The lack of front end planning and adequate early spending is a key reason why projects fail, or at the very least take longer and go over budget. Or to phrase it another way, lack of early investment leads to failure.
People and organisations often drag their feet and are slow to really commit to a new project.
It’s tempting to look at the workload of the team in the early days of the project and believe that extra resources are not yet required. Or that it’s too early to get certain team members involved. An example would be engaging the construction manager in the design phase of a project
While the cost of engaging these people early in the project has a clear and obvious cost. But what is not obvious is the cost of not engaging them. Paying this hidden cost is done not directly but indirectly through miscommunication, misunderstanding and ‘accelerated timelines’ later in the project. An example would be the design team developing and approving a design which presents unnecessary challenges to the construction team. This results in a rushed design iteration during the early construction phase or the construction team undertaking additional work in the same amount of time.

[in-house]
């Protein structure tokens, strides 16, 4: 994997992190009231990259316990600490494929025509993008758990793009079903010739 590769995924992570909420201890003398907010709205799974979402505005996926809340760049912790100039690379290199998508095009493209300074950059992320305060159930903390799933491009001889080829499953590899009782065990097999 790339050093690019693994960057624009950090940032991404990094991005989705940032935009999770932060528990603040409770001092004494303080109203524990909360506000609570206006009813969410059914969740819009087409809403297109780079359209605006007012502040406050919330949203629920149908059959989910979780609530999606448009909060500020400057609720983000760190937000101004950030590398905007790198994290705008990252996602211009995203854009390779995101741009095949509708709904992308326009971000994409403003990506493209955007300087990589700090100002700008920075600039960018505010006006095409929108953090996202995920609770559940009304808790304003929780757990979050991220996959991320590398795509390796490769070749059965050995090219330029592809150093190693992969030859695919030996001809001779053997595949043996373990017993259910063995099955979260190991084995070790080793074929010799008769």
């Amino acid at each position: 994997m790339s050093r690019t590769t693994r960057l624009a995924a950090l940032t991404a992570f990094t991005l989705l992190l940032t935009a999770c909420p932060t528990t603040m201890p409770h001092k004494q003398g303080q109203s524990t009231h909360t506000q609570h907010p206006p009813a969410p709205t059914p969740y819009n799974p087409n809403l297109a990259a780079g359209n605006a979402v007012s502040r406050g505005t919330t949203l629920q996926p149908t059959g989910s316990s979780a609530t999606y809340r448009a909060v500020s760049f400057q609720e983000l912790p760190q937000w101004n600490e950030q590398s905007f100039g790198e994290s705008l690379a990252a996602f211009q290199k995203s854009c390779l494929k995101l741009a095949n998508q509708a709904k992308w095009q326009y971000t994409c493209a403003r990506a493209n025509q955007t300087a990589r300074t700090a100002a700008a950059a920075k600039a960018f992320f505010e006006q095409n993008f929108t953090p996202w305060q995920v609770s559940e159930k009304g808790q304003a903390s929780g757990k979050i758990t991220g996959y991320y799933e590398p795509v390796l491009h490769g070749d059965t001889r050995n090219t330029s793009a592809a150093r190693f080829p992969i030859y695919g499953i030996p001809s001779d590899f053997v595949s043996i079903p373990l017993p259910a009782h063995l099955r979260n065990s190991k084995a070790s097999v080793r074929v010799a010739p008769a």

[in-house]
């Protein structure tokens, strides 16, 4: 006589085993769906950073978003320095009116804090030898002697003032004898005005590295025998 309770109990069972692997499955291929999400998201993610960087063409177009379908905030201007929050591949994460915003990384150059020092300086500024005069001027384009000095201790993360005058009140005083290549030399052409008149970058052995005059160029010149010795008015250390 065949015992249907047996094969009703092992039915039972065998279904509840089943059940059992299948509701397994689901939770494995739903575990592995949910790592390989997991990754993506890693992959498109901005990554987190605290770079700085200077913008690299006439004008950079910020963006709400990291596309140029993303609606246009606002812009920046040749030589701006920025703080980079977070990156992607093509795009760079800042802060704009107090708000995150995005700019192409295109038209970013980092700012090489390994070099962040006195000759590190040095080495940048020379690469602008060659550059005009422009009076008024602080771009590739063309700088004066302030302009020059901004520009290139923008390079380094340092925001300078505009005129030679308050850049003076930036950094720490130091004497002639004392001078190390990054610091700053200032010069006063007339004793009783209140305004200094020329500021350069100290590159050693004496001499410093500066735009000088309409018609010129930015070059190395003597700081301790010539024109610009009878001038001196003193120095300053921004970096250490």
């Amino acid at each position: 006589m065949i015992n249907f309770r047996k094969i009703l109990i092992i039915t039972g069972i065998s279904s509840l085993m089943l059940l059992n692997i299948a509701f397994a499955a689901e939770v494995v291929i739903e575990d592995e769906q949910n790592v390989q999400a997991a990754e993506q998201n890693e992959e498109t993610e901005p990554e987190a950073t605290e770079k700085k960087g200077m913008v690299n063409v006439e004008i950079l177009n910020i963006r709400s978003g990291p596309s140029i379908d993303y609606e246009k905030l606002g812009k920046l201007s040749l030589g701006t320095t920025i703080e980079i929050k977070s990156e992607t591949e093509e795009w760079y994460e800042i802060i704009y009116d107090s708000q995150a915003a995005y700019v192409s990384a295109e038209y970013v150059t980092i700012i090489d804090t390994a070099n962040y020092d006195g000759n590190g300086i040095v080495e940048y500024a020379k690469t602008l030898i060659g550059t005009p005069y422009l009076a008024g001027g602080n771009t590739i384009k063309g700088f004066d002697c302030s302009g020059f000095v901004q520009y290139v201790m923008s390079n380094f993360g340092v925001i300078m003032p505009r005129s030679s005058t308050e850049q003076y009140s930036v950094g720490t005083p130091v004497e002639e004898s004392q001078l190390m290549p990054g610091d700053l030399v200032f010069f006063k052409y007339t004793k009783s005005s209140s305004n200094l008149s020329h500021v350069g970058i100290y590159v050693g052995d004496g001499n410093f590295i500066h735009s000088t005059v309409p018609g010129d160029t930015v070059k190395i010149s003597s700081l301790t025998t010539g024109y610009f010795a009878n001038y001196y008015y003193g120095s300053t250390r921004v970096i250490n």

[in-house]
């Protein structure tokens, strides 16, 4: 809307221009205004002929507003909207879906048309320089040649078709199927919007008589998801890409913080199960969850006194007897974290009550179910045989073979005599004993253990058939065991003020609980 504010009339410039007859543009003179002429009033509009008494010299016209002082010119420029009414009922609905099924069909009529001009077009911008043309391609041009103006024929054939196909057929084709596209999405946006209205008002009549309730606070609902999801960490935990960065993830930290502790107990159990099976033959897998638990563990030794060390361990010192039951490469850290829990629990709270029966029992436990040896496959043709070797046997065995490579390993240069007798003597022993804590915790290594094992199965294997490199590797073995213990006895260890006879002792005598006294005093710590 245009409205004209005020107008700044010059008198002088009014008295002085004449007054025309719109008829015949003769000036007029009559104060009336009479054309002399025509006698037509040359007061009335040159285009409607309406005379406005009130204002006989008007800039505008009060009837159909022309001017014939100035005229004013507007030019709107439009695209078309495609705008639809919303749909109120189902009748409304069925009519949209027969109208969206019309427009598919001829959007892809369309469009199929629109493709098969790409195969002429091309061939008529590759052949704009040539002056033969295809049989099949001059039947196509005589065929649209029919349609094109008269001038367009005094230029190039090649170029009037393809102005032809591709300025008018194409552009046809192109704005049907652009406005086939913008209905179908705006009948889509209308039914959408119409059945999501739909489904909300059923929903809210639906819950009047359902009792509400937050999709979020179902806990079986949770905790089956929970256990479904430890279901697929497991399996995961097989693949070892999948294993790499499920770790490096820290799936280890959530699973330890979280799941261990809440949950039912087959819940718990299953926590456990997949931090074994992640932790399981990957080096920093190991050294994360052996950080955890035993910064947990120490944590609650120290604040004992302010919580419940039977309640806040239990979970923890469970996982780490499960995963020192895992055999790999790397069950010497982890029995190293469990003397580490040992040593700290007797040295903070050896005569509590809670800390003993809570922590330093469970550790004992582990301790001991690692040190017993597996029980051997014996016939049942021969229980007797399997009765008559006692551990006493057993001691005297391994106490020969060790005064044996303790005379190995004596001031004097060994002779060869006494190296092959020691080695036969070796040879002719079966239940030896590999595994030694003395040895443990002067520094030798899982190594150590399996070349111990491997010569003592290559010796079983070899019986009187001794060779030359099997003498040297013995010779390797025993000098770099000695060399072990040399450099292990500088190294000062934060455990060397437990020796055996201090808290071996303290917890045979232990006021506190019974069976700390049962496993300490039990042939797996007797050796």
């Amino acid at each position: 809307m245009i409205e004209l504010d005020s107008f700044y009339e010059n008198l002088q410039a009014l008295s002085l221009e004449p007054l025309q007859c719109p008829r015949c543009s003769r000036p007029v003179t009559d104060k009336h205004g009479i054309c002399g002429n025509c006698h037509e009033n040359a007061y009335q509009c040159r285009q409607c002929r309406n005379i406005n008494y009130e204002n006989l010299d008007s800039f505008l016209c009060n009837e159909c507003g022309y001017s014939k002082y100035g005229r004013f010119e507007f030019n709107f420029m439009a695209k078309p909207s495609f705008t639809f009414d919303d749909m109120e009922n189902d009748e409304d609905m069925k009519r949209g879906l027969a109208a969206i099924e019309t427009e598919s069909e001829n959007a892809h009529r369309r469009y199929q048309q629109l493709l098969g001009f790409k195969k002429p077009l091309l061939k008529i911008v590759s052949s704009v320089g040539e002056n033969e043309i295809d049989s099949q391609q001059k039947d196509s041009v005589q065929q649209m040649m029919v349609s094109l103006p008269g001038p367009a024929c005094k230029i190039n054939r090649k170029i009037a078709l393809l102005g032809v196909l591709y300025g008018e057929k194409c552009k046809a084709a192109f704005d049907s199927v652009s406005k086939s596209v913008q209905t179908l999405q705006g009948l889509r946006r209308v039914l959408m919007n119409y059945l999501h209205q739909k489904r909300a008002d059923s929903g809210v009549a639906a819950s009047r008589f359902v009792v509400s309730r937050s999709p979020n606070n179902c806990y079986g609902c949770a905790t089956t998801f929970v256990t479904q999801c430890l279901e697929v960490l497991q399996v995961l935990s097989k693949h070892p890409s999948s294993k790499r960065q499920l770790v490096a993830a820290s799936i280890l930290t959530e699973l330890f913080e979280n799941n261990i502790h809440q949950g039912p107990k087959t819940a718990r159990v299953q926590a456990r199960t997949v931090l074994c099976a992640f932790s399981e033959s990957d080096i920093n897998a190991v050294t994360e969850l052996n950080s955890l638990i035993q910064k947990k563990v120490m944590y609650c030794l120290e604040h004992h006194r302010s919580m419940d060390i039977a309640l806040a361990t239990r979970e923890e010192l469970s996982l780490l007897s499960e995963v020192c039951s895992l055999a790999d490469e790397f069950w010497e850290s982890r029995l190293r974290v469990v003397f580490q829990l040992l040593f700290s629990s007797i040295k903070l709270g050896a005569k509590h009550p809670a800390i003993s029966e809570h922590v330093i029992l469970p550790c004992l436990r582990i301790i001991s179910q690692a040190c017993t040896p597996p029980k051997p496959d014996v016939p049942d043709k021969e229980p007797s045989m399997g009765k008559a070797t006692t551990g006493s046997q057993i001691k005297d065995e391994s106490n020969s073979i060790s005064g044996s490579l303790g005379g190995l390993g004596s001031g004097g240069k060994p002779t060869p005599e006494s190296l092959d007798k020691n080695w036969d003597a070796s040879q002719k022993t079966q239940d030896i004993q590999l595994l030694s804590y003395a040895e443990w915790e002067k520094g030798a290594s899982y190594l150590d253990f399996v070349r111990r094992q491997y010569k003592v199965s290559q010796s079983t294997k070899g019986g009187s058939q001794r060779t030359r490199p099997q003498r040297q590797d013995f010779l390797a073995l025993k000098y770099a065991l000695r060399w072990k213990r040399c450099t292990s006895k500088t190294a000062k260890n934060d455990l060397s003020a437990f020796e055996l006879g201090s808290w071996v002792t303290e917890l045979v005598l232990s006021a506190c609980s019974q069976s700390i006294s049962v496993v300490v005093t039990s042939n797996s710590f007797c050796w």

Often the reluctance to engage these type of people early is due to budget restrictions. The budgets have often been created and set by the bid team. A team which does not bear the responsibility for delivering the project. Often, looking at the spending plan for a project it has been foreseen not engage a construction manager until the start of the construction phase. Early engagement of this manager would require additional budget.
There’s an argument to spend early to reduce costs later. If you look at typical S curves for a project, projects tend to underspend early in the project cycle and overspend in the last half.
I would encourage project managers to spend early. Spending more on the right things early will help you stay on track, avoid miscommunications later in the project, achieve a design consensus and design freeze earlier.
These factors make it easier to stay on schedule and within budget over the long term.